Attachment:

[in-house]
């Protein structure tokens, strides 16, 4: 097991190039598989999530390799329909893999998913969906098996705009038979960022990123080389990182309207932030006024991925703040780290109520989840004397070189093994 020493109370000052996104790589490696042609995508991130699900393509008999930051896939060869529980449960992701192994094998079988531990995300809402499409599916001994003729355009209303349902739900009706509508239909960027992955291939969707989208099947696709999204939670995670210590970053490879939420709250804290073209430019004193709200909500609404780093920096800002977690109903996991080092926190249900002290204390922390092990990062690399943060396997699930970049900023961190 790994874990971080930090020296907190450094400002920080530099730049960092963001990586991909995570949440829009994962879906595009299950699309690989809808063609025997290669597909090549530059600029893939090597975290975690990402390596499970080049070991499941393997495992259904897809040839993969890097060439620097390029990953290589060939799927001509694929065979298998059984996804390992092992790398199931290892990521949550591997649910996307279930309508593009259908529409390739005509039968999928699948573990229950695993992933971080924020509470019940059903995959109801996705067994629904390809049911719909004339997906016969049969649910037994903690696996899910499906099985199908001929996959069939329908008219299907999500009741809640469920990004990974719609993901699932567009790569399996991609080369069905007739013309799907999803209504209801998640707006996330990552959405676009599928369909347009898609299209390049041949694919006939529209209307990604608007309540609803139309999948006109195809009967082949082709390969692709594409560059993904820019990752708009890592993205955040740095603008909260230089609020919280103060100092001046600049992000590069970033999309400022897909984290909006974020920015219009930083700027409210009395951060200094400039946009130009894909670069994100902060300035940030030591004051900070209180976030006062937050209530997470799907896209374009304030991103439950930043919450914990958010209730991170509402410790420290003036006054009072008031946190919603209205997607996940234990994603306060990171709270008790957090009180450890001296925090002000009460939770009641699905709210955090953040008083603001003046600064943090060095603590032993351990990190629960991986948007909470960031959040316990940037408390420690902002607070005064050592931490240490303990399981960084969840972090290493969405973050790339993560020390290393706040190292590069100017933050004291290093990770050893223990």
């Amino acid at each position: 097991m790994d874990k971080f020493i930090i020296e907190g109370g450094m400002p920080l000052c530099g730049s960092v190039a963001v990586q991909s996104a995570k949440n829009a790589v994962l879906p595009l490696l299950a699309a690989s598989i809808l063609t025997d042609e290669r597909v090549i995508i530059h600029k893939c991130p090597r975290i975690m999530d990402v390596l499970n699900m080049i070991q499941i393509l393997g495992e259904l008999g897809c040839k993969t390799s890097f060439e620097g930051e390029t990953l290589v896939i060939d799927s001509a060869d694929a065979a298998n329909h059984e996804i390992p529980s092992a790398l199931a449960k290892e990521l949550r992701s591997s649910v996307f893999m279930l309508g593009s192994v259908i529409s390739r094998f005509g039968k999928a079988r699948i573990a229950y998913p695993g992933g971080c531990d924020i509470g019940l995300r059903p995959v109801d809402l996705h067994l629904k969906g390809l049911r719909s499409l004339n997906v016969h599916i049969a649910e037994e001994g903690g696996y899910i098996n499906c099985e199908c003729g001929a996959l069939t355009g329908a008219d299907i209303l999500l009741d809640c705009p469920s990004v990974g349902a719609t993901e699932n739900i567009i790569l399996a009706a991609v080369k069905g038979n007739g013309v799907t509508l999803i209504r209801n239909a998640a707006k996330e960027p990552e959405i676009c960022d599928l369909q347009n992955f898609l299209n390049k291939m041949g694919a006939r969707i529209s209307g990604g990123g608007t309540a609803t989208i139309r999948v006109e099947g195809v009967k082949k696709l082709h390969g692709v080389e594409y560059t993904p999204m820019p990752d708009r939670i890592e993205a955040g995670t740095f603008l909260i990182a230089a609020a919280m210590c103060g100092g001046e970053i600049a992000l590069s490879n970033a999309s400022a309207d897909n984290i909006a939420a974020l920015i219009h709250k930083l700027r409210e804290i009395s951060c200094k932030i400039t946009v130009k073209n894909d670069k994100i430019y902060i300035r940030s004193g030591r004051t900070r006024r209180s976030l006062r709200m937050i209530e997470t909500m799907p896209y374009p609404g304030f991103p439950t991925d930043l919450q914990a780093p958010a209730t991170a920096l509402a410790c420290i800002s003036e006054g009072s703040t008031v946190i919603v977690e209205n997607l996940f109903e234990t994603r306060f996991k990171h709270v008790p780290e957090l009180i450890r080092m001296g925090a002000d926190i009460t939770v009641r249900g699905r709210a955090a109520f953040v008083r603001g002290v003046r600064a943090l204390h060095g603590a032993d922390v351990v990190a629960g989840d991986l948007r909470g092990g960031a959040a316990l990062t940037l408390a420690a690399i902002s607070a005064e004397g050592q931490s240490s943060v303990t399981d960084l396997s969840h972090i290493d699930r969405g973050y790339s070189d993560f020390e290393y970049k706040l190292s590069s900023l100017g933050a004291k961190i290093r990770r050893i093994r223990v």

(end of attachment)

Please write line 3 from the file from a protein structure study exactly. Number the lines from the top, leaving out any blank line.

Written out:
């Amino acid at each position: 097991m790994d874990k971080f020493i930090i020296e907190g109370g450094m400002p920080l000052c530099g730049s960092v190039a963001v990586q991909s996104a995570k949440n829009a790589v994962l879906p595009l490696l299950a699309a690989s598989i809808l063609t025997d042609e290669r597909v090549i995508i530059h600029k893939c991130p090597r975290i975690m999530d990402v390596l499970n699900m080049i070991q499941i393509l393997g495992e259904l008999g897809c040839k993969t390799s890097f060439e620097g930051e390029t990953l290589v896939i060939d799927s001509a060869d694929a065979a298998n329909h059984e996804i390992p529980s092992a790398l199931a449960k290892e990521l949550r992701s591997s649910v996307f893999m279930l309508g593009s192994v259908i529409s390739r094998f005509g039968k999928a079988r699948i573990a229950y998913p695993g992933g971080c531990d924020i509470g019940l995300r059903p995959v109801d809402l996705h067994l629904k969906g390809l049911r719909s499409l004339n997906v016969h599916i049969a649910e037994e001994g903690g696996y899910i098996n499906c099985e199908c003729g001929a996959l069939t355009g329908a008219d299907i209303l999500l009741d809640c705009p469920s990004v990974g349902a719609t993901e699932n739900i567009i790569l399996a009706a991609v080369k069905g038979n007739g013309v799907t509508l999803i209504r209801n239909a998640a707006k996330e960027p990552e959405i676009c960022d599928l369909q347009n992955f898609l299209n390049k291939m041949g694919a006939r969707i529209s209307g990604g990123g608007t309540a609803t989208i139309r999948v006109e099947g195809v009967k082949k696709l082709h390969g692709v080389e594409y560059t993904p999204m820019p990752d708009r939670i890592e993205a955040g995670t740095f603008l909260i990182a230089a609020a919280m210590c103060g100092g001046e970053i600049a992000l590069s490879n970033a999309s400022a309207d897909n984290i909006a939420a974020l920015i219009h709250k930083l700027r409210e804290i009395s951060c200094k932030i400039t946009v130009k073209n894909d670069k994100i430019y902060i300035r940030s004193g030591r004051t900070r006024r209180s976030l006062r709200m937050i209530e997470t909500m799907p896209y374009p609404g304030f991103p439950t991925d930043l919450q914990a780093p958010a209730t991170a920096l509402a410790c420290i800002s003036e006054g009072s703040t008031v946190i919603v977690e209205n997607l996940f109903e234990t994603r306060f996991k990171h709270v008790p780290e957090l009180i450890r080092m001296g925090a002000d926190i009460t939770v009641r249900g699905r709210a955090a109520f953040v008083r603001g002290v003046r600064a943090l204390h060095g603590a032993d922390v351990v990190a629960g989840d991986l948007r909470g092990g960031a959040a316990l990062t940037l408390a420690a690399i902002s607070a005064e004397g050592q931490s240490s943060v303990t399981d960084l396997s969840h972090i290493d699930r969405g973050y790339s070189d993560f020390e290393y970049k706040l190292s590069s900023l100017g933050a004291k961190i290093r990770r050893i093994r223990v």